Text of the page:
Tobe Hooper gleefully claimed that his visceral and deeply unsettling 1974 shocker The Texas Chain Saw Massacre was based on real events. Though tenuously inspired by Ed Gein, a murderer and cannibal in the US state of Wisconsin, the film was mostly fictitious, and ironically includes only a single death by the eponymous arboreal power tool.
Regardless, the film's notoriety, commercial success and subsequent influence on the horror genre has inspired no fewer than eight official sequels, prequels and remakes in the decades since.
David Blue Garcia's confusingly titled Texas Chainsaw Massacre, produced by Legendary and released exclusively on Netflix, serves as a direct sequel to Hooper's 1974 film, reintroducing that film's archetypal 'final girl' Sally Hardesty, with Olwen Fouere assuming the role originally played by the late Marilyn Burns.
Garcia and screenwriter Chris Thomas Devlin use this opportunity to raise a subversive, blood-soaked middle finger to recent legacy sequels like Halloween (2018) that have attempted to find cathartic closure for the victims of life-changing trauma.
Elsie Fisher, the breakout star of Bo Burnham's Eighth Grade, stars as Lila, survivor of a high-school shooting, who is dragged to the dilapidated ghost town of Harlow, Texas by her older sister, Melody (Sarah Yarkin). Together with her business partner Dante (Jacob Latimore), Melody has spearheaded an entrepreneurial takeover of the town, but they are met with disdain and resistance by the few remaining residents.
In particular, the elderly occupant of a derelict orphanage (Alice Krige) claims that she is still the owner, only to suffer a deadly heart attack that sends her mysterious hulk of a son (Mark Burnham), none other than Leatherface himself, into a violent murderous rampage.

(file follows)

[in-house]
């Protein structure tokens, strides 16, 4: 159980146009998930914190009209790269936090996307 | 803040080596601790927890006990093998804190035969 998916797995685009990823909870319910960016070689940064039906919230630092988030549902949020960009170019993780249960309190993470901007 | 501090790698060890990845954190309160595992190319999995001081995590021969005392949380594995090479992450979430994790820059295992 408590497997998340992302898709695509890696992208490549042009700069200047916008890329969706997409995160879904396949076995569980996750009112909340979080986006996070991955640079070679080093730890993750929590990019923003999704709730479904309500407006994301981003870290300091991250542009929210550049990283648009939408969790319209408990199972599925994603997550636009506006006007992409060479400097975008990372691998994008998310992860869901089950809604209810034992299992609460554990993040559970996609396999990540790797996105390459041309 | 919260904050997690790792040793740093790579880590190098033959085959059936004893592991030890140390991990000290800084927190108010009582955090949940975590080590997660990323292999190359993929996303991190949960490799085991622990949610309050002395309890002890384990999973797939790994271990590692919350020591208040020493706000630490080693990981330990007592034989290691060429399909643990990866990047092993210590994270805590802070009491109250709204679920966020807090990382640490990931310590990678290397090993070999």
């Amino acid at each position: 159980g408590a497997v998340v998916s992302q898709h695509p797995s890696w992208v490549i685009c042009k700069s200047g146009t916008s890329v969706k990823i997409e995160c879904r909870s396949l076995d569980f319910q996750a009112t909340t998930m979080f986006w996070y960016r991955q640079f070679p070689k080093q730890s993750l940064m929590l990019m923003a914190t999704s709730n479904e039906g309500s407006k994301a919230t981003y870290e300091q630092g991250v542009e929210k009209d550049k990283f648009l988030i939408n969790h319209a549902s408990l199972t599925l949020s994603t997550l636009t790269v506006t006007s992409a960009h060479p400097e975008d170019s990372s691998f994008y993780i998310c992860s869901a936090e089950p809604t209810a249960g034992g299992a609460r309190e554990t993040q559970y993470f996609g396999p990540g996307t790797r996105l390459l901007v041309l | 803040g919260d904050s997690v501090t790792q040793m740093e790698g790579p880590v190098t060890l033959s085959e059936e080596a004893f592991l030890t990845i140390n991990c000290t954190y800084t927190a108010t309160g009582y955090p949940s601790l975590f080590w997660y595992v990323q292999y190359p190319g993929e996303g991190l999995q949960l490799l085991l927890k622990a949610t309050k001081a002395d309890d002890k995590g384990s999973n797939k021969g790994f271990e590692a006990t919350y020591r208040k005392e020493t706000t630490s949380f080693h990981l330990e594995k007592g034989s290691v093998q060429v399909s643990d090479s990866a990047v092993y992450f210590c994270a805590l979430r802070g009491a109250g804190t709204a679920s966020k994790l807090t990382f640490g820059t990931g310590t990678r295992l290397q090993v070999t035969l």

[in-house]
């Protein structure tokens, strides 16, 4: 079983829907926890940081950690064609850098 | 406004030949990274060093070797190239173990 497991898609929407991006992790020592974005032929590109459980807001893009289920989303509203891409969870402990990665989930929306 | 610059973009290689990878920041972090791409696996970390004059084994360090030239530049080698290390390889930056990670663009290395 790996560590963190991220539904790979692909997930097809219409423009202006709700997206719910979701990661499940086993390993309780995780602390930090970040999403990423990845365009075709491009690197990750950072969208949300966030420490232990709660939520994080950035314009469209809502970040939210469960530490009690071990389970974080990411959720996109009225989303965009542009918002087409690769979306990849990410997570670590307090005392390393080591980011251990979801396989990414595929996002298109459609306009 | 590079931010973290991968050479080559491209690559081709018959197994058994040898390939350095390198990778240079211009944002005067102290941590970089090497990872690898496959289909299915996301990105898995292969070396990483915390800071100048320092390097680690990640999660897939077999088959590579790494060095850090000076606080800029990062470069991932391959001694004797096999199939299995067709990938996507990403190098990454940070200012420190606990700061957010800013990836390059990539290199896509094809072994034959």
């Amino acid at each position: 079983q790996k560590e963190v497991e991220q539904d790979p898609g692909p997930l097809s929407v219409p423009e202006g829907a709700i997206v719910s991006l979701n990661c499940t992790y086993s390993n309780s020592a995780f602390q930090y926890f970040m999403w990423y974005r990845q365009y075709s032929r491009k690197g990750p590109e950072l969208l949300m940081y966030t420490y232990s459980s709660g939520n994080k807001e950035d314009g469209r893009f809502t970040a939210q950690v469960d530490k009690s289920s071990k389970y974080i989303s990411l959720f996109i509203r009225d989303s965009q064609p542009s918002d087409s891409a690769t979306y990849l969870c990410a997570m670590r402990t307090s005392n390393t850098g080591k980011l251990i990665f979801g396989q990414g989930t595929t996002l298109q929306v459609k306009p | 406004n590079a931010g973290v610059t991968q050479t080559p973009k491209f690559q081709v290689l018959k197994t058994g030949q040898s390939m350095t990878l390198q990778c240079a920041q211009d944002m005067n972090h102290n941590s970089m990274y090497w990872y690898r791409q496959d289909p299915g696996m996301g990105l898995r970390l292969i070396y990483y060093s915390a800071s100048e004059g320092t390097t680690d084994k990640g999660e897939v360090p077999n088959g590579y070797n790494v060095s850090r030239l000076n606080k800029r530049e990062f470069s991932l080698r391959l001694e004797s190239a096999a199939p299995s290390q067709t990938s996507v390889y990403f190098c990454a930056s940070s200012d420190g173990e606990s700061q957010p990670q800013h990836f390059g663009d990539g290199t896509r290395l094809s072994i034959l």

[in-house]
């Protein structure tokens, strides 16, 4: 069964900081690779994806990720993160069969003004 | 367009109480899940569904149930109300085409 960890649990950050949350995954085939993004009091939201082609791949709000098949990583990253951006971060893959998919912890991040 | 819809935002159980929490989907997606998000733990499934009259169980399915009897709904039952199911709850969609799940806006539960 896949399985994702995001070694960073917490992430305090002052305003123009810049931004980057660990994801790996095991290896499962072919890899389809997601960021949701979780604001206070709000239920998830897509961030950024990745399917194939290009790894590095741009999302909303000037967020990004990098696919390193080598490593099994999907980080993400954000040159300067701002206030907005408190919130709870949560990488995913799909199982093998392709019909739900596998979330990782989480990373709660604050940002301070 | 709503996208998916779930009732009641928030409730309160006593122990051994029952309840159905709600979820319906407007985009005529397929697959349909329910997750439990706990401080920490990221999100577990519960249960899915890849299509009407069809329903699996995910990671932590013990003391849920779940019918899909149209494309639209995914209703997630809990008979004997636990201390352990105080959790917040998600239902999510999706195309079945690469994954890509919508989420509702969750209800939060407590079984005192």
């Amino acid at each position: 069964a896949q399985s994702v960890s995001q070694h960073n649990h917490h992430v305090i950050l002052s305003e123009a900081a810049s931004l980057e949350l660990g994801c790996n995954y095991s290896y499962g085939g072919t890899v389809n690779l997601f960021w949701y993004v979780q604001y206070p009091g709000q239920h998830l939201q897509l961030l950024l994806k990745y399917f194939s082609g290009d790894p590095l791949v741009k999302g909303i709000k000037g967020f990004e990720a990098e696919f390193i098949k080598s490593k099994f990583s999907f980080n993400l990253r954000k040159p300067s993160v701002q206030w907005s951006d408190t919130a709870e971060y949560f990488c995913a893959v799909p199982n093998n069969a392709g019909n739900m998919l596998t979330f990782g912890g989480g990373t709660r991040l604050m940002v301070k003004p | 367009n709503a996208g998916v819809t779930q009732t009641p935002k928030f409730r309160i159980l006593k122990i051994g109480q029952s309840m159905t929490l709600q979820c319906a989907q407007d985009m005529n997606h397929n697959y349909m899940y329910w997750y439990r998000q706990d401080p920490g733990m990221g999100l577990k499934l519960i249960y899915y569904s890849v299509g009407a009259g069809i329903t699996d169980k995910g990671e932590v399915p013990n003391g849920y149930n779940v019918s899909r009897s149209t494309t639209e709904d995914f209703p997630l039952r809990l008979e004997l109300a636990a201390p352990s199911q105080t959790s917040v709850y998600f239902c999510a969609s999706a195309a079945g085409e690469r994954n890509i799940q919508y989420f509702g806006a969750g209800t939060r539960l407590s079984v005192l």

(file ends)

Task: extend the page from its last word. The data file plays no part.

While eschewing the grisly stench of Hooper's sun-baked original for a more slick and polished aesthetic, Garcia's brisk and bloody take on the material is laudable for its commitment to delivering a relentless stream of gallows-style gooeyness.
He serves up a literal busload of obnoxious, disposable millennials, who are then indiscriminately dispatched in the film's stand-out sequence of unrestrained carnage.
Elsewhere, attempts at meaningful social commentary — be it the predatory gentrification of America's poorest communities, the uncomfortable ubiquity of Confederate flags, or the palpable threat of violence in schools — pale in comparison to Hooper's unflinching Vietnam war allegory.
However, for a franchise that has yielded precious little meaningful myth-building or even a coherent chronology, Texas Chainsaw Massacre at least attempts to connect a few narrative dots while acknowledging the endless cycle of all-too-recognisable prejudice in modern America.
This article was first published in South China Morning Post.